Beyond the watershed of Takla Lake, Mr. Bullock's project breaks into and traverses the Skeena River watershed.  The Skeena River flows west, entering the Pacific at Prince Rupert.  Definitely, this entire western zone can be best served by outlet to the coast.  Heavy industry, which would develop from the opening and operation of base metal mines must go to seaboard.  So also must the coal of the great Groundhog anthracite area.  It would be absurd to even consider taking these produce east to Prince George.  It is 470 miles by rail from Prince George to Prince Rupert, its nearest port.  Nor would a connecting road to the near north of the existing highway and railroad be of any particular value.  Shorter connections from points farther west would necessarily be built from the railway to bring in machinery and supplies.  New Hazelton, on the Canadian National Railway above Hazelton, the farthest north point, is infinitely more suitable.  The proximity of the railway at this point to the Groundhog, which is the biggest industrial possibility on this continent is a decisive factor in considering the construction of any road or railway to the North.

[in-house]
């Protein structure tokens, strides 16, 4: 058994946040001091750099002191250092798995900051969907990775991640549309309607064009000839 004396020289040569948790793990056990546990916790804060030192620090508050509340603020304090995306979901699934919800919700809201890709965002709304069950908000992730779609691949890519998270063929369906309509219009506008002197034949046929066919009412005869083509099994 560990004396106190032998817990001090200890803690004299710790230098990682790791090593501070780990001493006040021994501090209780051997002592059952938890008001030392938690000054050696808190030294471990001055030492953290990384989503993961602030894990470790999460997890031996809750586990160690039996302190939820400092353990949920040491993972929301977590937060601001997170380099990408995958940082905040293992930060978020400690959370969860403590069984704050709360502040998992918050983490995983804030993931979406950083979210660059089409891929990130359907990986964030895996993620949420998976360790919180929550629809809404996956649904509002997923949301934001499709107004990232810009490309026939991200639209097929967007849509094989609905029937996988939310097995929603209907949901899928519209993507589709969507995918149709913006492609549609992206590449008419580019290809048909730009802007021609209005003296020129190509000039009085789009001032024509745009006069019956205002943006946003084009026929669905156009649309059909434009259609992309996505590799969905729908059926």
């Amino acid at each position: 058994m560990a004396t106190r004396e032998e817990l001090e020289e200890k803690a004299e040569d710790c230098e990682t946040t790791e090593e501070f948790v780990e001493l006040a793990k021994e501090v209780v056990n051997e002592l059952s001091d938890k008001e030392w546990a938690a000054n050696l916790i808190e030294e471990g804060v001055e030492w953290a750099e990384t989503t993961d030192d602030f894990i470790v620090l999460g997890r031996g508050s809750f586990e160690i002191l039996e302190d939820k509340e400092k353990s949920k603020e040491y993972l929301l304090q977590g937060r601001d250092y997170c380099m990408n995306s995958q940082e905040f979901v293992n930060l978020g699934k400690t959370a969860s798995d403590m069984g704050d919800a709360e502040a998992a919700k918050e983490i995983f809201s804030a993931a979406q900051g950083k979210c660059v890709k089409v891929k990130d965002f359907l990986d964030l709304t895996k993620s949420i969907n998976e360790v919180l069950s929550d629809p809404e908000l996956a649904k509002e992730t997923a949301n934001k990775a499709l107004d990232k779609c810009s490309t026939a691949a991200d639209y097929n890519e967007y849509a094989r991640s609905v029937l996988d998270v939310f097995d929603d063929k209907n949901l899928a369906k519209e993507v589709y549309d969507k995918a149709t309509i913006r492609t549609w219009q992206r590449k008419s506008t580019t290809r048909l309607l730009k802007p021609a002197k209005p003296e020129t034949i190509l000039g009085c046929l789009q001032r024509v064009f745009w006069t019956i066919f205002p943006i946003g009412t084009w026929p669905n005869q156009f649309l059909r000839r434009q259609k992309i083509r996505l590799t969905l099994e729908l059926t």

There are three possible and practicable connections to the Groundhog.  They are New Hazelton, Kitwanga below Skeena Crossing, or Stewart on Portland Canal.  New Hazelton is 180 miles east of Prince Rupert.  There is a railway grade from New Hazelton to the heart of the Groundhog.  Roughly, 100 miles of construction would reach the field and approximately 150 miles from Prince George to the Groundhog.  The entire extent of the Groundhog has not yet been determined but excellent working seams of anthracite.  (Campbell-Johnson of Vancouver opened a 20-foot vein) and semi-anthracite are known to underlie 100 square miles, and the estimated capacity of this area has been placed by mining engineers and geologists at 43 million tons per square mile.  Samples averaged 84 to 85 percent fixed carbon, B.T.U. 14318.  All claims in the Groundhog have now been cancelled by the British Columbia Government, but large holdings were at one time in the hands of interests in this country; Germany capital had big interests; Lord Rhonda, the great Welsh coal magnate, held a large area and secured a railway charter in order to tap from Kitemat on Douglas Channel.  The death of Lord Rhonda and the starting of the last World War put a quietus on these undertakings.  A railway to the Groundhog from New Hazelton could be extended to Whitehorse should conditions warrant.  In the meantime, British Columbia and the western states are shipping in huge quantities of coal from the east, with unlimited and readily accessible supplies on our doorstep, as it were.